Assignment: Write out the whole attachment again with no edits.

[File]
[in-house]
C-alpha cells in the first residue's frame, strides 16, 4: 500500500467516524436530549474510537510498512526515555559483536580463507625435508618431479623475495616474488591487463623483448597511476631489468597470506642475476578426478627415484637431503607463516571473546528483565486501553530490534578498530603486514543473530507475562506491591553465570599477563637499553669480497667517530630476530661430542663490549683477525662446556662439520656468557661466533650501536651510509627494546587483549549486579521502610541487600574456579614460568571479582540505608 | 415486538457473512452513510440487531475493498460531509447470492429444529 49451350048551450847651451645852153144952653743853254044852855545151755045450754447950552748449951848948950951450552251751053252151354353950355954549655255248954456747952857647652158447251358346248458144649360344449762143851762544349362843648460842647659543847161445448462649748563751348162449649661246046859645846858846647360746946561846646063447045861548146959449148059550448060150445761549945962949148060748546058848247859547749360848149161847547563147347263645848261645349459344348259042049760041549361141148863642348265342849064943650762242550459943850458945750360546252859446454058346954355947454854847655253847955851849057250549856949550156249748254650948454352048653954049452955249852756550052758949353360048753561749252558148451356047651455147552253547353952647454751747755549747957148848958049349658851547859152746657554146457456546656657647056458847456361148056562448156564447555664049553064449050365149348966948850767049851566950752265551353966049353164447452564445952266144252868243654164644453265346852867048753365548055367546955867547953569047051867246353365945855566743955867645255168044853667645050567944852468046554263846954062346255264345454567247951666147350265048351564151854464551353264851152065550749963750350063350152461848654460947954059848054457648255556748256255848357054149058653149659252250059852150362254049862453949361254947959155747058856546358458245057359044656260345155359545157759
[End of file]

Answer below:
[in-house]
C-alpha cells in the first residue's frame, strides 16, 4: 500500500467516524436530549474510537510498512526515555559483536580463507625435508618431479623475495616474488591487463623483448597511476631489468597470506642475476578426478627415484637431503607463516571473546528483565486501553530490534578498530603486514543473530507475562506491591553465570599477563637499553669480497667517530630476530661430542663490549683477525662446556662439520656468557661466533650501536651510509627494546587483549549486579521502610541487600574456579614460568571479582540505608 | 415486538457473512452513510440487531475493498460531509447470492429444529 49451350048551450847651451645852153144952653743853254044852855545151755045450754447950552748449951848948950951450552251751053252151354353950355954549655255248954456747952857647652158447251358346248458144649360344449762143851762544349362843648460842647659543847161445448462649748563751348162449649661246046859645846858846647360746946561846646063447045861548146959449148059550448060150445761549945962949148060748546058848247859547749360848149161847547563147347263645848261645349459344348259042049760041549361141148863642348265342849064943650762242550459943850458945750360546252859446454058346954355947454854847655253847955851849057250549856949550156249748254650948454352048653954049452955249852756550052758949353360048753561749252558148451356047651455147552253547353952647454751747755549747957148848958049349658851547859152746657554146457456546656657647056458847456361148056562448156564447555664049553064449050365149348966948850767049851566950752265551353966049353164447452564445952266144252868243654164644453265346852867048753365548055367546955867547953569047051867246353365945855566743955867645255168044853667645050567944852468046554263846954062346255264345454567247951666147350265048351564151854464551353264851152065550749963750350063350152461848654460947954059848054457648255556748256255848357054149058653149659252250059852150362254049862453949361254947959155747058856546358458245057359044656260345155359545157759